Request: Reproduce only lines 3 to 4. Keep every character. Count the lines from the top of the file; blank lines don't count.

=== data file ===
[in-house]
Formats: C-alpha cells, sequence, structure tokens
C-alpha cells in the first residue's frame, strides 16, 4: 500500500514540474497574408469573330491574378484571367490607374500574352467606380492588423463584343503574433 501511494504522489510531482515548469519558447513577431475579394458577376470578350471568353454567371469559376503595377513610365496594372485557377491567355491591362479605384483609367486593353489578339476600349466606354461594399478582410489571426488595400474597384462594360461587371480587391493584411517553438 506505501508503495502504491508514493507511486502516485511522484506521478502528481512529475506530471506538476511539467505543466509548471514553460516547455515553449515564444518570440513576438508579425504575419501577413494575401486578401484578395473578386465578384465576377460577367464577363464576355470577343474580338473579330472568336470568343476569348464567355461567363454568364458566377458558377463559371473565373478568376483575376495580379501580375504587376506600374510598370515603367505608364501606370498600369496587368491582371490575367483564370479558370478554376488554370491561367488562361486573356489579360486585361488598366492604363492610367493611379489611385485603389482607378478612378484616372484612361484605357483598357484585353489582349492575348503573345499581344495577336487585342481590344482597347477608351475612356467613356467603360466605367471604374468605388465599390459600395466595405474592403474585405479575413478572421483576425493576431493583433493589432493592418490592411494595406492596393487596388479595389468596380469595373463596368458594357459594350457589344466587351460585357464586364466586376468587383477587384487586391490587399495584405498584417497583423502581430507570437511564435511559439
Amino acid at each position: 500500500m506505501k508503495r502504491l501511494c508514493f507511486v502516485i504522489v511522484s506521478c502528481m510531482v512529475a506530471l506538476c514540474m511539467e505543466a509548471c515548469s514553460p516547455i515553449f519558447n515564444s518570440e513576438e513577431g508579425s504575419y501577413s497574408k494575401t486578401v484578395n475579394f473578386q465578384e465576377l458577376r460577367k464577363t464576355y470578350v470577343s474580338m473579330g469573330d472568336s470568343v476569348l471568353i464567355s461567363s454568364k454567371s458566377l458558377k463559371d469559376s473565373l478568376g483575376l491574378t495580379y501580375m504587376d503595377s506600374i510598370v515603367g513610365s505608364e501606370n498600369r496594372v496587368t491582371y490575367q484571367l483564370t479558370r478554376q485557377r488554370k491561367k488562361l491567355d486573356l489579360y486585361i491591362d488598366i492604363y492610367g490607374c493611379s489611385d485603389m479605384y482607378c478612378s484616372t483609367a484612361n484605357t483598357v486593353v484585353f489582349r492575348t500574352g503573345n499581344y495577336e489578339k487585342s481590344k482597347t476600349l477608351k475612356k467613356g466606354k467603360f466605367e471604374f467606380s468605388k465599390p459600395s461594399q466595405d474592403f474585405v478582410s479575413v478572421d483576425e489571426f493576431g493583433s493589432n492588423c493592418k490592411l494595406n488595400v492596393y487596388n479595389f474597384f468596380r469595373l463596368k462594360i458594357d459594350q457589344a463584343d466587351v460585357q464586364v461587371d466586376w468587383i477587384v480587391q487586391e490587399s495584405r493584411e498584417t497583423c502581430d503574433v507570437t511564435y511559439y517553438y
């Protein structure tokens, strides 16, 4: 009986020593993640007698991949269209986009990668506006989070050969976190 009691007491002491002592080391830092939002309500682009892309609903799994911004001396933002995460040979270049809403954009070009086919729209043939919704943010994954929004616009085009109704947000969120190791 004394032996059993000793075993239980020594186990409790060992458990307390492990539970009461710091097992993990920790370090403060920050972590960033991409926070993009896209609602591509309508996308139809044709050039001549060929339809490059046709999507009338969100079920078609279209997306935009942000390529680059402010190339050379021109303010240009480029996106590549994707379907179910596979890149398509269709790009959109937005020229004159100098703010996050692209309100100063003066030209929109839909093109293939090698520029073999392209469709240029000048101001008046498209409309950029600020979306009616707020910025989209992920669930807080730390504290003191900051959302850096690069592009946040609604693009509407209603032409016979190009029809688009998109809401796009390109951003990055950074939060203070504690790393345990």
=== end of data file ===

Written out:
C-alpha cells in the first residue's frame, strides 16, 4: 500500500514540474497574408469573330491574378484571367490607374500574352467606380492588423463584343503574433 501511494504522489510531482515548469519558447513577431475579394458577376470578350471568353454567371469559376503595377513610365496594372485557377491567355491591362479605384483609367486593353489578339476600349466606354461594399478582410489571426488595400474597384462594360461587371480587391493584411517553438 506505501508503495502504491508514493507511486502516485511522484506521478502528481512529475506530471506538476511539467505543466509548471514553460516547455515553449515564444518570440513576438508579425504575419501577413494575401486578401484578395473578386465578384465576377460577367464577363464576355470577343474580338473579330472568336470568343476569348464567355461567363454568364458566377458558377463559371473565373478568376483575376495580379501580375504587376506600374510598370515603367505608364501606370498600369496587368491582371490575367483564370479558370478554376488554370491561367488562361486573356489579360486585361488598366492604363492610367493611379489611385485603389482607378478612378484616372484612361484605357483598357484585353489582349492575348503573345499581344495577336487585342481590344482597347477608351475612356467613356467603360466605367471604374468605388465599390459600395466595405474592403474585405479575413478572421483576425493576431493583433493589432493592418490592411494595406492596393487596388479595389468596380469595373463596368458594357459594350457589344466587351460585357464586364466586376468587383477587384487586391490587399495584405498584417497583423502581430507570437511564435511559439
Amino acid at each position: 500500500m506505501k508503495r502504491l501511494c508514493f507511486v502516485i504522489v511522484s506521478c502528481m510531482v512529475a506530471l506538476c514540474m511539467e505543466a509548471c515548469s514553460p516547455i515553449f519558447n515564444s518570440e513576438e513577431g508579425s504575419y501577413s497574408k494575401t486578401v484578395n475579394f473578386q465578384e465576377l458577376r460577367k464577363t464576355y470578350v470577343s474580338m473579330g469573330d472568336s470568343v476569348l471568353i464567355s461567363s454568364k454567371s458566377l458558377k463559371d469559376s473565373l478568376g483575376l491574378t495580379y501580375m504587376d503595377s506600374i510598370v515603367g513610365s505608364e501606370n498600369r496594372v496587368t491582371y490575367q484571367l483564370t479558370r478554376q485557377r488554370k491561367k488562361l491567355d486573356l489579360y486585361i491591362d488598366i492604363y492610367g490607374c493611379s489611385d485603389m479605384y482607378c478612378s484616372t483609367a484612361n484605357t483598357v486593353v484585353f489582349r492575348t500574352g503573345n499581344y495577336e489578339k487585342s481590344k482597347t476600349l477608351k475612356k467613356g466606354k467603360f466605367e471604374f467606380s468605388k465599390p459600395s461594399q466595405d474592403f474585405v478582410s479575413v478572421d483576425e489571426f493576431g493583433s493589432n492588423c493592418k490592411l494595406n488595400v492596393y487596388n479595389f474597384f468596380r469595373l463596368k462594360i458594357d459594350q457589344a463584343d466587351v460585357q464586364v461587371d466586376w468587383i477587384v480587391q487586391e490587399s495584405r493584411e498584417t497583423c502581430d503574433v507570437t511564435y511559439y517553438y